Sugar Aunts: Bubble Wrap Math Visual Scanning

Bubble Wrap Math Visual Scanning

Popping Bubble wrap is a fabulous fine motor work out for kids.  Popping the little air bubbles in recycled plastic wrap works the muscles within the hand (the intrinsic muscles) and opens the thumb web space, which is important in an efficient pencil grasp.  We used bubble wrap in a visual perceptual activity and a math activity recently as we practiced "counting on" by twos.  This first grade math activity is a great way to build a foundation in addition and subtraction.  Besides being a creative way to practice math skills, our bubble wrap math maze was big time fun!

This first grade math activity is a great way to build a foundation in addition and subtraction.  Besides being a creative way to practice math skills, this bubble wrap math maze is big time fun and great for fine motor skills like intrinsic hand strength and an open web space.  Also great for visual scanning skills in kids, too.

Counting On Math Activity:


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We've done a similar bubble wrap visual scanning activity before, only with letters and colors and using the bigger style of bubble wrap.  Today's post uses the smaller bubble  bubble wrap and is more age-appropriate for my daughter who is just finishing up first grade.  We used a 
permanent marker to write even numbers on the bubbles, starting with number "2". I wrote the numbers in a weaving maze so that it would take a bit of visual scanning to locate the appropriate number as my daughter counted on from 2.

The word on the therapy street is that Bubble Wrap is not going to be made in the near coming future, in order to provide a more environmentally conscious shipping product.   The occupational therapists I know will be stocking up now for it's fine motor workout awesomeness!  That's all for the inside scoop on bubble wrap for now.

This first grade math activity is a great way to build a foundation in addition and subtraction.  Besides being a creative way to practice math skills, this bubble wrap math maze is big time fun and great for fine motor skills like intrinsic hand strength and an open web space.  Also great for visual scanning skills in kids, too.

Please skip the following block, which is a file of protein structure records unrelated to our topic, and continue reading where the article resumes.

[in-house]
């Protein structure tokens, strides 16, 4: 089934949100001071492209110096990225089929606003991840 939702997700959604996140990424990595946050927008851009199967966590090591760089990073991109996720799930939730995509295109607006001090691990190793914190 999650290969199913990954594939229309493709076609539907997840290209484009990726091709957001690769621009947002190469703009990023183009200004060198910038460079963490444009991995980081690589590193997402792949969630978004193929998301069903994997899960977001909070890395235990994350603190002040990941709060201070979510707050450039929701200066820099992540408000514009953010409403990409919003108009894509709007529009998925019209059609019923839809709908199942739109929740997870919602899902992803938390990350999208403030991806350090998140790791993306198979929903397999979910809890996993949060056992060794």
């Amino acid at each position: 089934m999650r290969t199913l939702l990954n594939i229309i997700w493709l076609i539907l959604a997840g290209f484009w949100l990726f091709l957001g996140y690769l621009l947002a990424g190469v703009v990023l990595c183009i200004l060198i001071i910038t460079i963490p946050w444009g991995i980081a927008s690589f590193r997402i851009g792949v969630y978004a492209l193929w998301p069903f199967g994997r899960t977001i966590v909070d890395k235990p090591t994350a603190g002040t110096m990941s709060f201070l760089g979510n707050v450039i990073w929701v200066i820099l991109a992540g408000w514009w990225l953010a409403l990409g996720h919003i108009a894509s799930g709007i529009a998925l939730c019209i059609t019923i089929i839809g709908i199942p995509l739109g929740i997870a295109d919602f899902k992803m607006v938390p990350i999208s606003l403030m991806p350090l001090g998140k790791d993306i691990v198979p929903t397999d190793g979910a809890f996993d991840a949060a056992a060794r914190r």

Then, fill in the surrounding bubbles with numbers.  Be sure to write numbers that don't "add on" to the numbers in the maze.  For example, near the number 4, don't write a number 6.  You can make the maze more difficult in subsequent mazes.  Create "dead ends"on the maze of numbers. 

To further extend this activity, create a maze with even numbers or "count on" by 3s, 4s, 5s, or 10s.  
You can also count down from the end of the number maze to work on subtraction.

What is Counting On and Counting Back in First Grade Math? 

Counting on and Counting back math facts are essentially adding and subtracting.  When a child is trying to figure out an addition problem, counting on is a method of finding the answer.  Counting back from a number is a method of finding a subtraction answer.

This first grade math activity is a great way to build a foundation in addition and subtraction.  Besides being a creative way to practice math skills, this bubble wrap math maze is big time fun and great for fine motor skills like intrinsic hand strength and an open web space.  Also great for visual scanning skills in kids, too.

Visual Scanning Activity


Scanning for the correct number among a group of numbers like in this activity, is visual scanning.   Visual scanning is an important part of reading, writing, and so many functional skills. You can read more about visual scanning here.  

This first grade math activity is a great way to build a foundation in addition and subtraction.  Besides being a creative way to practice math skills, this bubble wrap math maze is big time fun and great for fine motor skills like intrinsic hand strength and an open web space.  Also great for visual scanning skills in kids, too.

Need more visual scanning activities?  Try these: 

Seek and find games such as "I Spy".  Or create your own real toy "I Spy" game.
Roll a ping pong ball across a table from person to person. Watch it with your eyes,  while keeping your head still!
Trace pictures on a light box.
Flash light games.
Sensory seek and find.

This post is part of our month-long series: Learning with Free Materials series, where we share ideas to learn at home using free (or almost free) materials.  It's part of the 31 Days of Homeschooling Tips as we blog along with other bloggers with learning at home tips and tools.

Love this post?  PIN IT!  You will want to check out our Visual Motor, Visual Scanning, and All Things Vision Pinterest board and our Playful Math Pinterest Board for more fun and learning ideas.


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